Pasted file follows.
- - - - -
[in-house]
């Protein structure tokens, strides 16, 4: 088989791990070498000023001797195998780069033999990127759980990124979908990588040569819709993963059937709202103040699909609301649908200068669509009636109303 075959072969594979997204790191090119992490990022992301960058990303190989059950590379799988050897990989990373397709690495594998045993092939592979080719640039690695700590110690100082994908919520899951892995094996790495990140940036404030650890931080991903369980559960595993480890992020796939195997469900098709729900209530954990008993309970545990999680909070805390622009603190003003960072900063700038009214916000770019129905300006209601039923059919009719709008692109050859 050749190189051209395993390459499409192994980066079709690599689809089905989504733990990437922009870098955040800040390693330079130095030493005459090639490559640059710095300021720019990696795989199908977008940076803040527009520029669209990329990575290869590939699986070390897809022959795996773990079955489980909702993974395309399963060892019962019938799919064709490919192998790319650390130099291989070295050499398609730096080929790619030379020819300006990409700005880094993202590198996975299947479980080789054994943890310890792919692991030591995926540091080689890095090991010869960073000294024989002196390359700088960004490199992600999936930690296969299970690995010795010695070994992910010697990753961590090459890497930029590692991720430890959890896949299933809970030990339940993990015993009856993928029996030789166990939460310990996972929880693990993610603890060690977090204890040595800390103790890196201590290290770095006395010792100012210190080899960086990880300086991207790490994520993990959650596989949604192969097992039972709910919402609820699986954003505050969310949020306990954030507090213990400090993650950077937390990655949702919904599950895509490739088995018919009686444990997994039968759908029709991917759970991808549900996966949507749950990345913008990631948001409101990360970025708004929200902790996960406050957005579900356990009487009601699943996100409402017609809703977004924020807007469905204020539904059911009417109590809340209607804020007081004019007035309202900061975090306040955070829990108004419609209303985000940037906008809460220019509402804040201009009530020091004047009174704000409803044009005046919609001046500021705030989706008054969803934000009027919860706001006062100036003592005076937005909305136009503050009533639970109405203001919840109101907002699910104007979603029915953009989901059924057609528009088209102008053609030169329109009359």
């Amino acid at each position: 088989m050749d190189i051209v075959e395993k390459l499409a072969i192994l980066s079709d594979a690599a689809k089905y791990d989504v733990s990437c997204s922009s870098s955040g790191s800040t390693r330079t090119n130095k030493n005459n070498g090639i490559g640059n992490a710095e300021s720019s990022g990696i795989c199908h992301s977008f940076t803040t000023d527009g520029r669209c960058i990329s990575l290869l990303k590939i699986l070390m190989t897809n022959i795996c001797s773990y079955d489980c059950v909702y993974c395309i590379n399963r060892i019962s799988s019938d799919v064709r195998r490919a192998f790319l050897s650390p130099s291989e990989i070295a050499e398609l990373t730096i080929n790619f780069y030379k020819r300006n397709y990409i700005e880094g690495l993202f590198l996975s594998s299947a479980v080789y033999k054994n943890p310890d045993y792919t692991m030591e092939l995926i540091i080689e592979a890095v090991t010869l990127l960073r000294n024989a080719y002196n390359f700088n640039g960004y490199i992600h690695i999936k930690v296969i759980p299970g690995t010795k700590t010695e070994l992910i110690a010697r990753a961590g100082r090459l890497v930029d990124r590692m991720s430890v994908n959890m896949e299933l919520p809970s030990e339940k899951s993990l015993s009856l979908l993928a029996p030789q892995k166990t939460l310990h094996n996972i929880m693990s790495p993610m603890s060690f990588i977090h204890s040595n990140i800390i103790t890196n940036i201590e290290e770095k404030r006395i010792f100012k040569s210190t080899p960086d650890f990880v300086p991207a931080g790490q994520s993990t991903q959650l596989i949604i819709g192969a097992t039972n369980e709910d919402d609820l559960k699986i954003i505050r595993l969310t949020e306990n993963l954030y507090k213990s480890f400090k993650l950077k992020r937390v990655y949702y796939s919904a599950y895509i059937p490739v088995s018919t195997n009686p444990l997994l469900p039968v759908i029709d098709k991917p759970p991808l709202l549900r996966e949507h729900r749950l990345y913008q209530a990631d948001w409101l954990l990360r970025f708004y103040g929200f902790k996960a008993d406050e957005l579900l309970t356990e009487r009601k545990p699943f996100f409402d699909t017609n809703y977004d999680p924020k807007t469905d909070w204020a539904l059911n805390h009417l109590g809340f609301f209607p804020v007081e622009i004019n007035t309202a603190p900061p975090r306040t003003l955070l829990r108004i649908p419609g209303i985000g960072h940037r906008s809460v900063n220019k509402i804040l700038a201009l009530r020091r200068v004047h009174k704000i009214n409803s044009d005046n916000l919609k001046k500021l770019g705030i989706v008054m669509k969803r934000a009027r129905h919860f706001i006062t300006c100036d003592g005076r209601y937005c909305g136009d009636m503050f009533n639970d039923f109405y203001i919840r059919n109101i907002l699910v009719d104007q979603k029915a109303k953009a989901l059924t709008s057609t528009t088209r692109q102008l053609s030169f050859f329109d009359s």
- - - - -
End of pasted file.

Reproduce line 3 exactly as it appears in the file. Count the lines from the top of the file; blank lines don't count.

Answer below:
């Amino acid at each position: 088989m050749d190189i051209v075959e395993k390459l499409a072969i192994l980066s079709d594979a690599a689809k089905y791990d989504v733990s990437c997204s922009s870098s955040g790191s800040t390693r330079t090119n130095k030493n005459n070498g090639i490559g640059n992490a710095e300021s720019s990022g990696i795989c199908h992301s977008f940076t803040t000023d527009g520029r669209c960058i990329s990575l290869l990303k590939i699986l070390m190989t897809n022959i795996c001797s773990y079955d489980c059950v909702y993974c395309i590379n399963r060892i019962s799988s019938d799919v064709r195998r490919a192998f790319l050897s650390p130099s291989e990989i070295a050499e398609l990373t730096i080929n790619f780069y030379k020819r300006n397709y990409i700005e880094g690495l993202f590198l996975s594998s299947a479980v080789y033999k054994n943890p310890d045993y792919t692991m030591e092939l995926i540091i080689e592979a890095v090991t010869l990127l960073r000294n024989a080719y002196n390359f700088n640039g960004y490199i992600h690695i999936k930690v296969i759980p299970g690995t010795k700590t010695e070994l992910i110690a010697r990753a961590g100082r090459l890497v930029d990124r590692m991720s430890v994908n959890m896949e299933l919520p809970s030990e339940k899951s993990l015993s009856l979908l993928a029996p030789q892995k166990t939460l310990h094996n996972i929880m693990s790495p993610m603890s060690f990588i977090h204890s040595n990140i800390i103790t890196n940036i201590e290290e770095k404030r006395i010792f100012k040569s210190t080899p960086d650890f990880v300086p991207a931080g790490q994520s993990t991903q959650l596989i949604i819709g192969a097992t039972n369980e709910d919402d609820l559960k699986i954003i505050r595993l969310t949020e306990n993963l954030y507090k213990s480890f400090k993650l950077k992020r937390v990655y949702y796939s919904a599950y895509i059937p490739v088995s018919t195997n009686p444990l997994l469900p039968v759908i029709d098709k991917p759970p991808l709202l549900r996966e949507h729900r749950l990345y913008q209530a990631d948001w409101l954990l990360r970025f708004y103040g929200f902790k996960a008993d406050e957005l579900l309970t356990e009487r009601k545990p699943f996100f409402d699909t017609n809703y977004d999680p924020k807007t469905d909070w204020a539904l059911n805390h009417l109590g809340f609301f209607p804020v007081e622009i004019n007035t309202a603190p900061p975090r306040t003003l955070l829990r108004i649908p419609g209303i985000g960072h940037r906008s809460v900063n220019k509402i804040l700038a201009l009530r020091r200068v004047h009174k704000i009214n409803s044009d005046n916000l919609k001046k500021l770019g705030i989706v008054m669509k969803r934000a009027r129905h919860f706001i006062t300006c100036d003592g005076r209601y937005c909305g136009d009636m503050f009533n639970d039923f109405y203001i919840r059919n109101i907002l699910v009719d104007q979603k029915a109303k953009a989901l059924t709008s057609t528009t088209r692109q102008l053609s030169f050859f329109d009359s």